Finding profits and growth in emerging markets

By Claudia Benshimol Severin, Rogerio Hirose, Udo Kopka, Subho Moulik, Taro Nordheider and Fábio Stul

Over the next 10 years, consumer spending in emerging markets is expected to grow three times faster than in developed nations, reaching a total of $6 trillion by 2020. Consumer-goods companies must understand and address these changing patterns—by both geography and category. This report suggests how.

What do companies need to know about the changing dynamics of the global consumer market? And how can they use that information to ring up profits? Using McKinsey's Cityscope database and other research, we take a crack at answering those questions.

Introduction

What do consumer-goods companies need to know about the changing dynamics of the global market? Using McKinsey's Cityscope database, as well as other researc (both proprietary and outside), we take a crack at answering that question.

Today some 5 billion people live in 37 countries where nominal GDP per capita is in most cases less than $1,000 a year. Despite representing roughly 70 percent of the world’s population, these emerging-market consumers account for only 35 percent of the world’s GDP. This is changing; by 2020 the collective GDP of the emerging markets will overtake that of the developed economies for the first time. And over the next 10 years, consumer spending in emerging markets is expected to grow three times faster than consumer spending in developed nations, reaching a total of $6 trillion by 2020.

Fast-growing cities will account for the lion’s share of growth in emerging-market consumer spending. For example, sales in hair-care products in São Paulo are expected to grow by approximately $1 billion over the next decade, double the $0.5 billion growth in hair-care sales expected from the whole of France (Exhibit 1 in PDF).

Growth is a critical source of shareholder value for consumer goods companies. Today, one-third of the combined market value of global consumer goods players is linked to growth. Dynamic emerging markets therefore deserve particular attention from global players, although few are extensively active in these arenas yet: only 30 percent of the top 15 fast moving consumer goods (FMCG) companies’ revenues came from emerging markets in 2009.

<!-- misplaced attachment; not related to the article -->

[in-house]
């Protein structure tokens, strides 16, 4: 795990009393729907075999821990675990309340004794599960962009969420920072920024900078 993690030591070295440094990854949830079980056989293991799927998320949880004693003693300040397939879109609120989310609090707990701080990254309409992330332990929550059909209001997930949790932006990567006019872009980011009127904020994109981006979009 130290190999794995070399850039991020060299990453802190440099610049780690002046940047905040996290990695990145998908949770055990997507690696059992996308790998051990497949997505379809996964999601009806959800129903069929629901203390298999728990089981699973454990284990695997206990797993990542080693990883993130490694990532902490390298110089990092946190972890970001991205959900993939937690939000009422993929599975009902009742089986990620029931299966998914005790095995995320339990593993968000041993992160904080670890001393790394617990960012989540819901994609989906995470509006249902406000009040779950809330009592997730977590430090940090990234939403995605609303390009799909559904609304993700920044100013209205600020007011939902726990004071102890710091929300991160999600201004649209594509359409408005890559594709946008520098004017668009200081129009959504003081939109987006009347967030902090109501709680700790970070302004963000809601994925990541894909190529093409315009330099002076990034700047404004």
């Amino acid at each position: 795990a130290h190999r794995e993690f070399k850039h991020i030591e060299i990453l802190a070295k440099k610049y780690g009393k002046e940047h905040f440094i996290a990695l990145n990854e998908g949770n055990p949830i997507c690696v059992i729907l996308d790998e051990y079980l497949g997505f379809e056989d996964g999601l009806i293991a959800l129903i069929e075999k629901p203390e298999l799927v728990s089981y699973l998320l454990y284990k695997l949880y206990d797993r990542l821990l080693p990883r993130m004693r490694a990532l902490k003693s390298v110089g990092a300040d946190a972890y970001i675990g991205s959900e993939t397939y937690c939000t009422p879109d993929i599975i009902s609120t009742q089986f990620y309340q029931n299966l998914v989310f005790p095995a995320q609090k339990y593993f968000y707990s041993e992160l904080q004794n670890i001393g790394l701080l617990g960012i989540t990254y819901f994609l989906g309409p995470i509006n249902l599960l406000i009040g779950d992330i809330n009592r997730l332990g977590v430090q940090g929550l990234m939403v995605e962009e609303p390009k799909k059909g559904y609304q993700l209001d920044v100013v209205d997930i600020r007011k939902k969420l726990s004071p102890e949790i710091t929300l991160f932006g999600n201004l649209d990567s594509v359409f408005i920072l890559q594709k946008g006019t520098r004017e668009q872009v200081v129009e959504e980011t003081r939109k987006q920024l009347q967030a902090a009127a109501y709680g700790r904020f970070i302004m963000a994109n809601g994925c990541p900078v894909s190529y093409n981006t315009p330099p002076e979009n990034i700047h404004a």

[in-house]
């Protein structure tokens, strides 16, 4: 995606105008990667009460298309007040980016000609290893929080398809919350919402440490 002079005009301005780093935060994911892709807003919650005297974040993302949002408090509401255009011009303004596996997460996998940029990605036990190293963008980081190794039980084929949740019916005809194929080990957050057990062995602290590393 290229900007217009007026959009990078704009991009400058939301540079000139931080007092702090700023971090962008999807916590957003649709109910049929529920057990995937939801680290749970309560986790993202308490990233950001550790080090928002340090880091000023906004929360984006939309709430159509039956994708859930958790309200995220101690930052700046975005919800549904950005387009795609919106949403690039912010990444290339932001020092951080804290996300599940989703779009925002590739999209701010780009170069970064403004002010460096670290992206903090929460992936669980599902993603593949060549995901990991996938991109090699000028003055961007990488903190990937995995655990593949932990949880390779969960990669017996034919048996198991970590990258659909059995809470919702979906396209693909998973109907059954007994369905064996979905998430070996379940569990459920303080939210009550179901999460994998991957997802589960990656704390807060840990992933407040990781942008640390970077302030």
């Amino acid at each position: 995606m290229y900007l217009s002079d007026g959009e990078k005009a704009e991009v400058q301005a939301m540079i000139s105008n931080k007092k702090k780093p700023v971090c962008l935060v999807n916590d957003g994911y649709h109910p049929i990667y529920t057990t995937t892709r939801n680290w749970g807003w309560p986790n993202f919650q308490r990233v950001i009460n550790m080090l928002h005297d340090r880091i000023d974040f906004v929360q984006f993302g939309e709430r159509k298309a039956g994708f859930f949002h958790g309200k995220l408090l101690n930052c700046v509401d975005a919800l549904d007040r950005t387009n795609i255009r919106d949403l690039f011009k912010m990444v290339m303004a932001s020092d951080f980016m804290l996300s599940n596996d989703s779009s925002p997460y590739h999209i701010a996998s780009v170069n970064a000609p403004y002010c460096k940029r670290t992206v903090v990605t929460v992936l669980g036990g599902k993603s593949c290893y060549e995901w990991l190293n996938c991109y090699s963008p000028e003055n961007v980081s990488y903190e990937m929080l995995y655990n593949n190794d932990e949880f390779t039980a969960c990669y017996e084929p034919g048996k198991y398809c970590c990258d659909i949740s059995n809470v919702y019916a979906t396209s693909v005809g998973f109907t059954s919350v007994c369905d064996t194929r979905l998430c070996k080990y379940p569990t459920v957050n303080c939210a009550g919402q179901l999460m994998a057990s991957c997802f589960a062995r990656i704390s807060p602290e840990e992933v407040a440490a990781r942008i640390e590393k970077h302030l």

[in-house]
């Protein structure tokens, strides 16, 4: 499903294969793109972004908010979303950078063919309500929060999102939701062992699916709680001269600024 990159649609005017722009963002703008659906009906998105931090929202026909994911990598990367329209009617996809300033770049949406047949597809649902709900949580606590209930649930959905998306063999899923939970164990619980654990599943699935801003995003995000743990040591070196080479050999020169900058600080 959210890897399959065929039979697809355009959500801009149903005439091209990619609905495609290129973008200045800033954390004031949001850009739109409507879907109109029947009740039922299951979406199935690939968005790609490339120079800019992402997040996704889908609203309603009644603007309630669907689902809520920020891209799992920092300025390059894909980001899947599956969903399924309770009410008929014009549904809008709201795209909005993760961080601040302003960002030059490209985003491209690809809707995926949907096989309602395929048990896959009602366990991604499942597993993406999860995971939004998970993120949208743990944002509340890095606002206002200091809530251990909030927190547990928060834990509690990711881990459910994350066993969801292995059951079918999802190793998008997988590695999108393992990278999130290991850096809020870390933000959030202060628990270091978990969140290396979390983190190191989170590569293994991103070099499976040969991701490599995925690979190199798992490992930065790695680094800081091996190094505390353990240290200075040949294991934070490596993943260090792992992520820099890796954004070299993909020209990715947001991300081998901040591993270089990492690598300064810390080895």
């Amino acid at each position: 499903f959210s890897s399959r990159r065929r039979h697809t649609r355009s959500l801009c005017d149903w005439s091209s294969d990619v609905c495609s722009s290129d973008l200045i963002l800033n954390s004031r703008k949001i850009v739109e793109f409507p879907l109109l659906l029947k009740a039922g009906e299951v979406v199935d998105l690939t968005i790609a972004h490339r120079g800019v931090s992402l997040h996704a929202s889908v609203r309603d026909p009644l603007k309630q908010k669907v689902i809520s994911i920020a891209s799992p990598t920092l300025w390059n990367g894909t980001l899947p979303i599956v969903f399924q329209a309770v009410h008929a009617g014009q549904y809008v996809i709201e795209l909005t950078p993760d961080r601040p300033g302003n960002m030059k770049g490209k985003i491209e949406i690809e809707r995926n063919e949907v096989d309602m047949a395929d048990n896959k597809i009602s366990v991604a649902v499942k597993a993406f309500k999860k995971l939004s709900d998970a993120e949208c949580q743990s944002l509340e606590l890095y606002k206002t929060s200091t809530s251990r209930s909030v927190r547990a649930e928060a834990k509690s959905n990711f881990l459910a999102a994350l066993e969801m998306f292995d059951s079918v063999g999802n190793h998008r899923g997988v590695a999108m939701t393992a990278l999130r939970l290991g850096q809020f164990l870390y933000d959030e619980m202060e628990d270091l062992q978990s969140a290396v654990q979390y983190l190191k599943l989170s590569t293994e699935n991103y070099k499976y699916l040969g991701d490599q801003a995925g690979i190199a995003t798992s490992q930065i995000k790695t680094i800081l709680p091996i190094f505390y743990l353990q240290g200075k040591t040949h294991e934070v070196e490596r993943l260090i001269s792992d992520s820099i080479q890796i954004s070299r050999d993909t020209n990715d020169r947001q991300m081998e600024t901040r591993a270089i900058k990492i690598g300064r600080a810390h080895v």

Decision makers in FMCG multinationals must understand and address changing patterns of growth in consumer goods consumption, in both geography and category. But deciding how best to allocate resources among a large number of rapidly growing potential consumer goods markets is difficult. Sound decisions depend on understanding which areas will offer the highest prospective returns in particular categories and when. Focusing simply on the BRIC countries—Brazil, Russia, India, and China—cannot be the right answer for all categories. Even when it is, which BRIC cities will be the most important?

We have developed the Global Growth Compass to help decision makers at multinational companies analyze the proliferating opportunities in emerging markets quickly and rigorously. This tool combines historical data on category growth, macroeconomic indicators, statistical growth modeling, and knowledge of local markets to enable consumer goods companies to understand differences in market potential and choose investment strategies for particular geography and category combinations. The Global Growth Compass database covers 50 consumer categories, 60 countries (both emerging and developed), and more than 2,000 cities around the world. The countries represented in the database together account for 96 percent of 2010 global GDP.

This paper explains the overall emerging-market opportunity for FMCG companies and then details different levels of growth opportunities in emerging country and city markets. It outlines the analysis underpinning these findings and finally describes how the Global Growth Compass can help business leader.